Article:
Genders of dioecious plants (with separate male and female individuals) may have different resource allocation due to their different sexual functions. The consequence is secondary sexual dimorphism (SSD) observed in many dioecious species. SSD is often noted in trees, probably due to their longevity and, in contrast to herbaceous species, they grow and reproduce at the same time (Koenig and Knops 1998; Obeso 2002). Resources thus have to be allocated in parallel to growth, maintenance (including defence) and reproduction (Geber et al. 1999).

SSD can be expressed as differences in the growth rate of woody species. Most often, female individuals show a lower growth rate compared to male, due to a greater allocation of resources to reproduction including a longer reproductive effort associated with the process of maturation of seeds and associated structures (Obeso 2002; Bañuelos and Obeso 2004; Montesinos et al. 2006; Chen et al. 2014). However, this is not always clear cut since there are also studies indicating a higher growth rate of female individuals (Xu et al. 2008; Rozas et al. 2009; DeSoto et al. 2016) or a lack of gender differences (Marion and Houle 1996; Rovere et al. 2003).

Most often, SSD is treated as a consequence of sex-specific differences in reproductive effort (Delph and Meagher 1995), however, there are reports that some differences may appear before the organisms reach sexual maturity (Nicotra 1999). These reports are not many, especially in perennial plants, because it is often difficult to visually determine the sex of individuals, until they produce flowers or strobili (Gehring and Linhart 1993).

Gender differences are often most visible in specific, stressful conditions, such as at higher high-altitude sites, in drought conditions or reduced soil fertility (Iszkuło et al. 2011a; Zhao et al. 2011; Huang et al. 2018; Díaz-Barradas et al. 2018; Zhang et al. 2019) which is related to the lower availability of resources. Therefore, SSD may be the result of differences in gender requirements in relation to resources (Barrett and Hough 2013).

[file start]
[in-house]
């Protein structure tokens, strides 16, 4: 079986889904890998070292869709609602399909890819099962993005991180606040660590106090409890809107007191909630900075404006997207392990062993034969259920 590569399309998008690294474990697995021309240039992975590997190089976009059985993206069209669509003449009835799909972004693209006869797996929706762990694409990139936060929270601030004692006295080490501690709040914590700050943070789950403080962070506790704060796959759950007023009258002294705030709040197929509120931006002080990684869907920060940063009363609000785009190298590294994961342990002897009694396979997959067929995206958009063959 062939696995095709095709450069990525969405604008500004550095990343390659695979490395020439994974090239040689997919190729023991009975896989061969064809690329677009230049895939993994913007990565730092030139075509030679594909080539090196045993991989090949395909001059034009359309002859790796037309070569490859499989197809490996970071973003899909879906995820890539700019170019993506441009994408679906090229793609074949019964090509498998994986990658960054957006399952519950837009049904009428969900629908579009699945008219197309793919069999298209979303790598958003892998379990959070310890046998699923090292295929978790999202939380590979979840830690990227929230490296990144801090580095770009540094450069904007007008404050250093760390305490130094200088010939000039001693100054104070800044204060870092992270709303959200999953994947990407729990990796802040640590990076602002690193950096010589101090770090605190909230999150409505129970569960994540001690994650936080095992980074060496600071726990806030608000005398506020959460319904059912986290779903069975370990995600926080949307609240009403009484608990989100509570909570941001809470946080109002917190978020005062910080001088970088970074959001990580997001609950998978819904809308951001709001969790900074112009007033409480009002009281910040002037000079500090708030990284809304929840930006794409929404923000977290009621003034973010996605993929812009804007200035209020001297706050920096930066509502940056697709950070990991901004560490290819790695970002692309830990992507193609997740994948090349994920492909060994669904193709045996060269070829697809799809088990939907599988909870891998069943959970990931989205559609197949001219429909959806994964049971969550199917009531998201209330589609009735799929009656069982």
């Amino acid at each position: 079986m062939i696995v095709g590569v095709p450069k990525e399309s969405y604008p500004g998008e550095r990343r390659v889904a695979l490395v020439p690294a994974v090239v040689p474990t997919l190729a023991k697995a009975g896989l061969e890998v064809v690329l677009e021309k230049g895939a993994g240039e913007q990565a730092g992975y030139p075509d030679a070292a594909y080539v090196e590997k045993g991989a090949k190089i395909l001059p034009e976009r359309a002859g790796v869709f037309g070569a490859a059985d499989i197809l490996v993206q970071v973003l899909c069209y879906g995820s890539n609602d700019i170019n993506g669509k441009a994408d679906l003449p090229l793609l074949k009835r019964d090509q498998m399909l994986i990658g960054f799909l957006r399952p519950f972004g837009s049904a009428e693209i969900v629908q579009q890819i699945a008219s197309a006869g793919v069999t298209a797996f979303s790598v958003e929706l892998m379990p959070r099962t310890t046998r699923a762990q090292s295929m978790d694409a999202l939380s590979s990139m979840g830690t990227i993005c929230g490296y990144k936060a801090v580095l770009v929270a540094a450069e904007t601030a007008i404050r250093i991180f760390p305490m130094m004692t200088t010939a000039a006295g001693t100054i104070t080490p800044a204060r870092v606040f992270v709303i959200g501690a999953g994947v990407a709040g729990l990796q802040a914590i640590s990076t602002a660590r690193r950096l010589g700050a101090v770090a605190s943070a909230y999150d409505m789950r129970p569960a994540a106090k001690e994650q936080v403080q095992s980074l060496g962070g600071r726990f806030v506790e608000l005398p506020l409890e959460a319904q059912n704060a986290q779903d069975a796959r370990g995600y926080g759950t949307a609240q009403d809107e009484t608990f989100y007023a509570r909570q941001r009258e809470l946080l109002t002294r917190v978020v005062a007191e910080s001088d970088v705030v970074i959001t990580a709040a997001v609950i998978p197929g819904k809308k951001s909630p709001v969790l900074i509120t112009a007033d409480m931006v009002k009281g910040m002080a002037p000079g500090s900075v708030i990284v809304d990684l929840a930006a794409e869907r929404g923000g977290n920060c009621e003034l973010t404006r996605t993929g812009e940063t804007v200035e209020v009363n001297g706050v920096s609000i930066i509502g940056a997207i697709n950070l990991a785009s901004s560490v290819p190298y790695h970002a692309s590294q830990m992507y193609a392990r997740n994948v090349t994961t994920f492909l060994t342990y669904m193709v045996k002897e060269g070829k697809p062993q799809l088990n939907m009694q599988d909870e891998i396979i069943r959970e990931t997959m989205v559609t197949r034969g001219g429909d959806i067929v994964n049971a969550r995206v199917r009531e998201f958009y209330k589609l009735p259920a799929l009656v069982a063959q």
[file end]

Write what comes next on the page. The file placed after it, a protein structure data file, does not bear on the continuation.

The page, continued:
In response to resource availability, different genders may have specific compensatory mechanisms (Ueno et al. 2006; Tozawa et al. 2009) allowing better uptake or more efficient use of resources. These include differences in the time spent on reproduction and growth (Delph 1990; Obeso 2002; Milla et al. 2006), photosynthetic capacity (Dawson and Ehleringer 1993; Obeso 2002; Nicotra et al. 2003), or morphological differences such as leaf area (Wallace and Rundel 1979; Meagher 1992; Kohorn 1994; Nowak-Dyjeta et al. 2017). These mechanisms may be of particular importance during masting events (Montesinos et al. 2012).

SSD can lead to Sexual Spatial Segregation (SSS), most often where female individuals are under greater environmental pressure and hence in many species in poorer habitats they show higher mortality or weaker growth (Bierzychudek and Eckhart 1988). As a consequence, sex ratio is often male-biased in dry or less nutrient habitats and female-biased in more favourable conditions (Iglesias and Bell 1989; Nuñez et al. 2008; Garbarino et al. 2015). However, it is not clear whether these gender differences exist prior to reproduction beginning or at times when it is limited, and indeed whether the effect would be clearer in favourable or stressful growing conditions.